Judge Steven Rhodes ruled that the latest version of the so-called
disclosure statement Detroit filed with the court earlier on Monday
contains "adequate information" for creditors. He also prohibited
the city from making anything but "non-substantive or immaterial
changes" to the document.
The approval marks another hurdle cleared by the bankrupt city as it
plans by May 12 to begin soliciting votes on the debt plan from its
thousands of creditors.
Kevyn Orr, Detroit's state-appointed emergency manager, has been
reeling in agreements over the last several weeks with key creditors
including the city's two retirement systems, retired worker
associations and bond insurance companies.
In the latest version of the disclosure statement, Detroit revealed
that it reached five-year agreements with two of its police unions.
While the Detroit Police Lieutenants and Sergeants Association and
the Detroit Police Command Officers Association agreed on terms
governing pensions, wages and healthcare for their members, the
city's bigger public safety unions - the Detroit Police Officers
Association and Detroit Fire Fighters Association - have not.
Still, in the disclosure statement, the city outlined pension
proposals for the two holdout unions that were less generous than
the firm agreements.
The city would make greater contributions to the command officers
and sergeant and lieutenants' pensions and allow them to retire at
younger ages than the firefighters and police officers. Members of
the two settling unions would get 1 percent cost of living
adjustments for their pensions while members of the holdout unions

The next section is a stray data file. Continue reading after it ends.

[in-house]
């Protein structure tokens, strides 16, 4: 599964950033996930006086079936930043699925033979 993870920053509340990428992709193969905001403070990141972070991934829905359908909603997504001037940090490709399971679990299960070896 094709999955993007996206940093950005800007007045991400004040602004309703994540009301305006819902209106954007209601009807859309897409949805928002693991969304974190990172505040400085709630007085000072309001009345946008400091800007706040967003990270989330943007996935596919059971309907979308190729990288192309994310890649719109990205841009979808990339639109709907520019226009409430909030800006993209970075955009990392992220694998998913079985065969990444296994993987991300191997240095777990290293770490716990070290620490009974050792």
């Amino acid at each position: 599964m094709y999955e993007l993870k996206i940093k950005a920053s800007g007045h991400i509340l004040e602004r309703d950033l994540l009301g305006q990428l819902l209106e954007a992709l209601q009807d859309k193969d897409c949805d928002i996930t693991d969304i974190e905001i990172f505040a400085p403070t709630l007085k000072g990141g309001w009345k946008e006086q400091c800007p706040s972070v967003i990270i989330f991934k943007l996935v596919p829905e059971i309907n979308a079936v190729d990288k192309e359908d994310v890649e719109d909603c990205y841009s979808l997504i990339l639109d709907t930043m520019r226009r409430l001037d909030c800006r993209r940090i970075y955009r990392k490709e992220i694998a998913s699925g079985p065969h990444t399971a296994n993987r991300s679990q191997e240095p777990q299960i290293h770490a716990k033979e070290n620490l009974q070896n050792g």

would see none.
All the deals involving pensions for current and retired city
workers hinge on $816 million the city would tap to aid its retired
workers. Michigan Governor Rick Snyder has asked the state
legislature to approve $350 million of that amount, while the rest
would come from philanthropic foundations and the Detroit Institute
of Arts, which pledged the money to avoid a fire sale of art works
due to the bankruptcy.
[to top of second column]
Michigan could make its contribution in two ways: spread out over 20
years or in a single payment. The "lump sum" would actually be a
little under $195 million, which is the net present value of the
pledged amount at a discount rate of 6.75 percent, according to Sara
Wurfel, Snyder's press secretary.
"This is one of the key areas - funding source and all related
details - we'll be discussing with the legislature over the next
days and weeks," said Wurfel.
Previously announced settlements over interest-rate swaps and the
treatment of voter-approved unlimited tax general obligation bonds
are included in the latest filing. However, other matters that have
been subject to court-ordered mediation are not and those include
the treatment of limited-tax GO bonds and the creation of a regional
(Reporting by Bernie Woodall in Detroit, additional reporting by
Karen Pierog in Chicago and Lisa Lambert in Washington; editing by
James Dalgleish and Matthew Lewis)
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